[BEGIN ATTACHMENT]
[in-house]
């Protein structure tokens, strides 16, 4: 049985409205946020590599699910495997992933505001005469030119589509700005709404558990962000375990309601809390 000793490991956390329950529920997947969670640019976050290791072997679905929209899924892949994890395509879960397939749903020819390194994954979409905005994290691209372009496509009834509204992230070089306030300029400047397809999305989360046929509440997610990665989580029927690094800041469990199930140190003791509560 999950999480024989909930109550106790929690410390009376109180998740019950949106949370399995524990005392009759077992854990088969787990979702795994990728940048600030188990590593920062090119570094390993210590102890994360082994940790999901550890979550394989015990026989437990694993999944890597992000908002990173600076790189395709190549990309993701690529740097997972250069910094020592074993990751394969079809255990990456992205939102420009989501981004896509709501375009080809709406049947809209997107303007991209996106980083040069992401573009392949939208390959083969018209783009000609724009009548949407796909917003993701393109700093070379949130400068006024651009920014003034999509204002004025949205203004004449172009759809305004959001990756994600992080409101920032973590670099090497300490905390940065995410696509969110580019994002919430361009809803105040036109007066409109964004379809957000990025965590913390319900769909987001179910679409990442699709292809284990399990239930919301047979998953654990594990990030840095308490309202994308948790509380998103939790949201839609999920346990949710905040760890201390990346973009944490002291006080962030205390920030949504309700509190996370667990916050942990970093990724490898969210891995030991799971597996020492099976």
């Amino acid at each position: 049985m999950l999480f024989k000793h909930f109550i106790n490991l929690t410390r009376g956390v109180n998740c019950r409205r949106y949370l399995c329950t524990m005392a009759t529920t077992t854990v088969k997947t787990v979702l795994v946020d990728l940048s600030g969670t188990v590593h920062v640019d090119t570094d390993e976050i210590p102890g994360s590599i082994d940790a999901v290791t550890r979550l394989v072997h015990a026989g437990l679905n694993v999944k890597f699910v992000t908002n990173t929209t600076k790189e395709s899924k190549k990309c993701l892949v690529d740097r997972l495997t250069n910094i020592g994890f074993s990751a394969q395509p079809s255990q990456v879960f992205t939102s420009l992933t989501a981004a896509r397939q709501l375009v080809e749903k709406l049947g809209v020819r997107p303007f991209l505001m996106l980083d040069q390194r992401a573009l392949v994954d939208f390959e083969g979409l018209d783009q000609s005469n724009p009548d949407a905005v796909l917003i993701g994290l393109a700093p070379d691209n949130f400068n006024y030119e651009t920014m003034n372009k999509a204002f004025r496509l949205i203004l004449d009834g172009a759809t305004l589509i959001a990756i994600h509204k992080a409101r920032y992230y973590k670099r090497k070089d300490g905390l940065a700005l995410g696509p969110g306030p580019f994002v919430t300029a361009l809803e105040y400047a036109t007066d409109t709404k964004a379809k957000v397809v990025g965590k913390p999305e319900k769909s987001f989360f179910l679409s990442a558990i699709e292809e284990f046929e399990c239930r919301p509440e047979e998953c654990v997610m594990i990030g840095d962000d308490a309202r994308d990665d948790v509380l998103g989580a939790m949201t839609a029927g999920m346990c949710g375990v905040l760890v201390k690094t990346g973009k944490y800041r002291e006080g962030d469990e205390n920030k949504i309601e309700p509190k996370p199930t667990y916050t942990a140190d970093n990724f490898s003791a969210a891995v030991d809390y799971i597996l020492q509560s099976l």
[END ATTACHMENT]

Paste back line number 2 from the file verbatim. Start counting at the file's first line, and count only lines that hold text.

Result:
């Protein structure tokens, strides 16, 4: 049985409205946020590599699910495997992933505001005469030119589509700005709404558990962000375990309601809390 000793490991956390329950529920997947969670640019976050290791072997679905929209899924892949994890395509879960397939749903020819390194994954979409905005994290691209372009496509009834509204992230070089306030300029400047397809999305989360046929509440997610990665989580029927690094800041469990199930140190003791509560 999950999480024989909930109550106790929690410390009376109180998740019950949106949370399995524990005392009759077992854990088969787990979702795994990728940048600030188990590593920062090119570094390993210590102890994360082994940790999901550890979550394989015990026989437990694993999944890597992000908002990173600076790189395709190549990309993701690529740097997972250069910094020592074993990751394969079809255990990456992205939102420009989501981004896509709501375009080809709406049947809209997107303007991209996106980083040069992401573009392949939208390959083969018209783009000609724009009548949407796909917003993701393109700093070379949130400068006024651009920014003034999509204002004025949205203004004449172009759809305004959001990756994600992080409101920032973590670099090497300490905390940065995410696509969110580019994002919430361009809803105040036109007066409109964004379809957000990025965590913390319900769909987001179910679409990442699709292809284990399990239930919301047979998953654990594990990030840095308490309202994308948790509380998103939790949201839609999920346990949710905040760890201390990346973009944490002291006080962030205390920030949504309700509190996370667990916050942990970093990724490898969210891995030991799971597996020492099976």